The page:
Our Kickstarter campaign has received $82,000 from 2,400 backers, well past our original goal ! TV Tropes 2.0 is coming. There is no stopping it now. We have 46 hours left. At $100K the tropes web series will also be produced. View the project here and discuss here.
Studio SHAFT, established in 1975, is an animation studio best known for adding an almost constant stream of references and shout-outs to other series in the backgrounds of their shows. This usually manifests itself as writing on blackboards and posters which change with every cut. Also known for having a somewhat minimalist yet oddly stylish bent to their own productions. One of the more divisive anime studios. People either love the style or hate it. Middle ground is rare. Oh, and keep one thing in mind: whether the adapted work was originally a Widget Series or not, the SHAFT anime will most likely be one. They were one of the animation studios behind Jayce and the Wheeled Warriors.Akiyuki Shinbo has been their primary director since 2004, and is responsible for much of their present image.Note that some fans refer to them as just "Shaft". Do not confuse this with a badass mother—(SHUT YO' MOUTH!), or a minor character in two Castlevania games.
Enhanced on DVD: Their by-now infamous scrambling to meet deadlines during a show's original airing season generally means improved animation for the eventual DVD release. They've become so notorious for it that this practice of revising art and animation has come to be known as "Shafting", as in "Bakemonogatari was Shafted".
Retraux: They'll often add old-time-y film effects or use old-time-y orthography.
Schedule Slip: They're becoming increasingly infamous for this, due to a company policy of not rejecting work. Though they're generally good at fixing any errors on their TV release come the DVD/BD release.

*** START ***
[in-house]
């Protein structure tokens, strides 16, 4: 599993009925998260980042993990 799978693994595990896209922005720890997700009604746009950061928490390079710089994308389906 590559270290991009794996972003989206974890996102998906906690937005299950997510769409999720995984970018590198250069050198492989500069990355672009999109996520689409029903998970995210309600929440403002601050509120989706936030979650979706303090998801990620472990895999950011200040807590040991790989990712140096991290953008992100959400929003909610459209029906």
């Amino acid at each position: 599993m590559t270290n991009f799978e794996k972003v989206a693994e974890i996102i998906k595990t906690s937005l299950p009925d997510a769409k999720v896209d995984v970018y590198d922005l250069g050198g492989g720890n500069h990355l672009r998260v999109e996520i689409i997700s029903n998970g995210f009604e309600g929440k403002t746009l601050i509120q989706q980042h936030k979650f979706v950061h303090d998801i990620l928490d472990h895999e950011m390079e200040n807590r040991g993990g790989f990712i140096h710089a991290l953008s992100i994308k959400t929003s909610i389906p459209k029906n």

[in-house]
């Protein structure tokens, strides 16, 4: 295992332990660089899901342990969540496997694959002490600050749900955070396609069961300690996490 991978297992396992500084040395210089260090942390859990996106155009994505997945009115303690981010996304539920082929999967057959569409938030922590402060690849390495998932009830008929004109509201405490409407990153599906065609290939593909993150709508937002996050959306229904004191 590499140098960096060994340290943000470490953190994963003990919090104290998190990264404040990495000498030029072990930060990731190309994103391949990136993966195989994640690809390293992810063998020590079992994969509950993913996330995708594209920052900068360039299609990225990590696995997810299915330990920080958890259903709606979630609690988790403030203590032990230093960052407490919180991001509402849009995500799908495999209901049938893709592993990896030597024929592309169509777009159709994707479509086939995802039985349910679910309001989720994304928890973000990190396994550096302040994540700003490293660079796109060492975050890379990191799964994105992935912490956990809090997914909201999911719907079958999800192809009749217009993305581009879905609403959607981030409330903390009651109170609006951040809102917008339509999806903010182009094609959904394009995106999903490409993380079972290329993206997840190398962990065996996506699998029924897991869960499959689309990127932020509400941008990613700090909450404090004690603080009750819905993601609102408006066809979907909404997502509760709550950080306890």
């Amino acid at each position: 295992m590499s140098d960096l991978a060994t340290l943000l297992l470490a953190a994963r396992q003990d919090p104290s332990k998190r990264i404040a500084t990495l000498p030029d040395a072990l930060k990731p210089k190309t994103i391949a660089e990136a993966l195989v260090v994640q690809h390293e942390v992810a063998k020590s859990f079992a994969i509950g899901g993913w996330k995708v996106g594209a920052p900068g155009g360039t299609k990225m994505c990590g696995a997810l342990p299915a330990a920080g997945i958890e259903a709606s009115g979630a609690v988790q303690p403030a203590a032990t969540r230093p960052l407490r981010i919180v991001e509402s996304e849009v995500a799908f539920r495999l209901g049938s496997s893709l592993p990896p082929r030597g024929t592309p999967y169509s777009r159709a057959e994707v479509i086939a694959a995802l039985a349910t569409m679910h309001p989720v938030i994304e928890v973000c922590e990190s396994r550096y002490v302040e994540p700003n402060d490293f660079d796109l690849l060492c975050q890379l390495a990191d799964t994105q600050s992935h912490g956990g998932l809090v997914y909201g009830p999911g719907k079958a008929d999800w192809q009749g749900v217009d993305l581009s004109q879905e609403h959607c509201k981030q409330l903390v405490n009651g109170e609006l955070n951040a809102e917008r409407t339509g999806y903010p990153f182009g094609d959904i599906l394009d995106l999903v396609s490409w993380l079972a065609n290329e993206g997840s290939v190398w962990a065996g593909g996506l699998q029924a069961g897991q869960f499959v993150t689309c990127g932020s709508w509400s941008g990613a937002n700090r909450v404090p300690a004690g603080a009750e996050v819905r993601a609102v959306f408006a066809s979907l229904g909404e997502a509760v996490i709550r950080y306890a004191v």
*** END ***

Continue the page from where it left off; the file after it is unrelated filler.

Justified in the case of Puella Magi Madoka Magica. Due to the 2011 Tohoku earthquake and tsunami, the final two episodes' airing was delayed for over a month. Gen Urobuchi, who wrote for the series, explained that the slip came as a bit of a relief because they'd been having trouble animating them. When they finally did air on April 21st, fans could see why. SHAFT loves its surreal art, after all.
Art Shift: Frequently for asides or flashbacks, the art style will be drastically different from the show's usual style. Just watch almost any five-minute segment of a Bakemonogatari episode and you'll probably get an example.
Mundane Made Awesome: SHAFT will often, and for no reason, up the framerate and animation quality immensely, and can focus on incredibly mundane things.
They also seem to have a thing for huge, mostly empty rooms that are, in fact, totally impractical but look artistic.
SHAFT likes using stained glass or stained glass patterns a lot.
Surreal Theme Tune: All of them. Madoka Magica's makes complete sense, you just don't get context until the end.
Widget Series: Many of their shows are this. Even if the source material isn't a Widget Series, SHAFT's extra layer of weirdness will turn it into one.